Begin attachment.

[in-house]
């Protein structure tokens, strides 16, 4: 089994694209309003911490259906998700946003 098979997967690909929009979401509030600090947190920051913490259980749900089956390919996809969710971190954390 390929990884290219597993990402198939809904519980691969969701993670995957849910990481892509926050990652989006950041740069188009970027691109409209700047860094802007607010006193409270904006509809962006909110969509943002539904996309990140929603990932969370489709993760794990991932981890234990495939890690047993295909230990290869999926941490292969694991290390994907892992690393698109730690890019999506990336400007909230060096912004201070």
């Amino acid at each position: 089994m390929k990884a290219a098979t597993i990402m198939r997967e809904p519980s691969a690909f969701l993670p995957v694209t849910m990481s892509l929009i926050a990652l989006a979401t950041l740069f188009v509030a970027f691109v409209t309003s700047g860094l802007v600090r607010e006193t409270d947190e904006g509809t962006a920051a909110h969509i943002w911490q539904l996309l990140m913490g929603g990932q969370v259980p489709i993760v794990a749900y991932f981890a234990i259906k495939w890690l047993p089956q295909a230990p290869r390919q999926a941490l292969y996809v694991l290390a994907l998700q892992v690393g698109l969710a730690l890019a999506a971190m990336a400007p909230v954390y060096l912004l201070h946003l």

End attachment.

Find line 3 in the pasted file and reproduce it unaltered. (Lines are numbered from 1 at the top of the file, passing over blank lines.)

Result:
């Amino acid at each position: 089994m390929k990884a290219a098979t597993i990402m198939r997967e809904p519980s691969a690909f969701l993670p995957v694209t849910m990481s892509l929009i926050a990652l989006a979401t950041l740069f188009v509030a970027f691109v409209t309003s700047g860094l802007v600090r607010e006193t409270d947190e904006g509809t962006a920051a909110h969509i943002w911490q539904l996309l990140m913490g929603g990932q969370v259980p489709i993760v794990a749900y991932f981890a234990i259906k495939w890690l047993p089956q295909a230990p290869r390919q999926a941490l292969y996809v694991l290390a994907l998700q892992v690393g698109l969710a730690l890019a999506a971190m990336a400007p909230v954390y060096l912004l201070h946003l």